How the Daily Herald uses drones for news coverage
When do you use drones for news coverage and where can you fly them? How high do they go? How fast? What's their camera and video resolution? How long does their battery last? And what about privacy?
Those were among myriad questions that Daily Herald Senior Director of Visual Journalism Jeff Knox answered Wednesday night, when he gave a drone demonstration and presentation open to the community at Forest View Educational Center in Arlington Heights.
It was the second part of the Facts Matter series presented by the Daily Herald and Northwest Suburban High School District 214.
The Daily Herald has used video and photography from its six DJI Mavic Pro drones for a plethora of coverage, from breaking news to feature and explanatory stories, Knox said.
Some examples: images of the "Troll Hunt" exhibit at the Morton Arboretum in Lisle; a house explosion in Marengo; the funeral procession for a fallen state trooper; and a story about dam removal on the Fox River.
Drone video can be set up to livestream on dailyherald.com.
Safety is the No. 1 priority, Knox said. "If we can't fly safely, we won't fly."
That means not flying when it's too windy, but also not interfering with medical Flight for Life operations or risky law enforcement operations journalists might encounter as part of news coverage, Knox said. And always complying with drone rules prescribed by the Federal Aviation Administration, he said.
"We follow the rules to the letter. We don't waver from them at all," he said.
That was reassuring to Linda Smedberg of Arlington Heights. "I was impressed with the strict rules that are being followed," she said.
There are two types of drone pilots: hobbyists who use drones for recreational purposes and commercial pilots who profit from their drone photos or videos. Both must register with the FAA but only commercial pilots require certification.
Knox and five photographers at the Daily Herald are certified by the FAA, which requires passing an intensive 60-question test and recertification every two years.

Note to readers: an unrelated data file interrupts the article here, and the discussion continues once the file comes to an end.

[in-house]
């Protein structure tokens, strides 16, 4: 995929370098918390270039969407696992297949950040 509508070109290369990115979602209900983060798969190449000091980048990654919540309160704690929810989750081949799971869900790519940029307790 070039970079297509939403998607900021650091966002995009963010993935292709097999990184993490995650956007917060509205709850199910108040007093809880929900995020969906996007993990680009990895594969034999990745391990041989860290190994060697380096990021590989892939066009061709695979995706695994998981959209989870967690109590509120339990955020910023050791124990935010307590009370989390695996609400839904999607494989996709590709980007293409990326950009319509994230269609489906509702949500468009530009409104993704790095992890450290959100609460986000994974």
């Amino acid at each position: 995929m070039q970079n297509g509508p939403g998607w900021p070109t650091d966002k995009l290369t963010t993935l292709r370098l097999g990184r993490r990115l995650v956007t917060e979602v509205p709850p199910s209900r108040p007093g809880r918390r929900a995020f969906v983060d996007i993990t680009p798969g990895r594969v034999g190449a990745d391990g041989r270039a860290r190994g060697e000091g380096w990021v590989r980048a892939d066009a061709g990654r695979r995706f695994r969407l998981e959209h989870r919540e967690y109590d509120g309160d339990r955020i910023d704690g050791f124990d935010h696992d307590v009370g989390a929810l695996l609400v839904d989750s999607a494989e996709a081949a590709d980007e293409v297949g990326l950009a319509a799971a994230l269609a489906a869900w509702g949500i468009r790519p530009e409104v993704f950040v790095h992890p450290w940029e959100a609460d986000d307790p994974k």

Rules for both hobbyists and commercial pilots include: flying at a maximum 400 feet above ground; not flying over people; not flying at night; keeping drones within sight; and not flying in restricted airspace -- such as airports and major sporting events -- unless the FAA has granted a waiver for authorization.
Many people have privacy concerns about drone usage, Knox acknowledged. However, drones are much like flying with a wide-angle lens, meaning they can get up-close images only if they get close. People can complain about improper drone usage to the FAA and local police, he said.
As for the ethics of getting drone shots, Knox said, "Our basic guideline is if we can't shoot it on the ground, ethically speaking, we're not going to shoot it from the air."
Arlington Heights resident Bob Lippold, who owns a drone, said he enjoyed the presentation. "There are so many things you can use it for," he said.
Other upcoming free programs are:
• Facts Matter: Fake or Real? How to Know What to Trust in Campaign Season, 7-8:30 p.m. Wednesday, Oct. 16, at the Forest View Educational Center, 121 S. Goebbert Road, Arlington Heights.
• Facts Matter: Editing for Politics, 7-8:30 p.m. Wednesday, Nov. 6, at the Forest View Educational Center, 121 S. Goebbert Road, Arlington Heights.
The presentations are free and open to the public, though attendees should register online at https://bit.ly/DHFactsMatter2019 or by calling (847) 718-7700.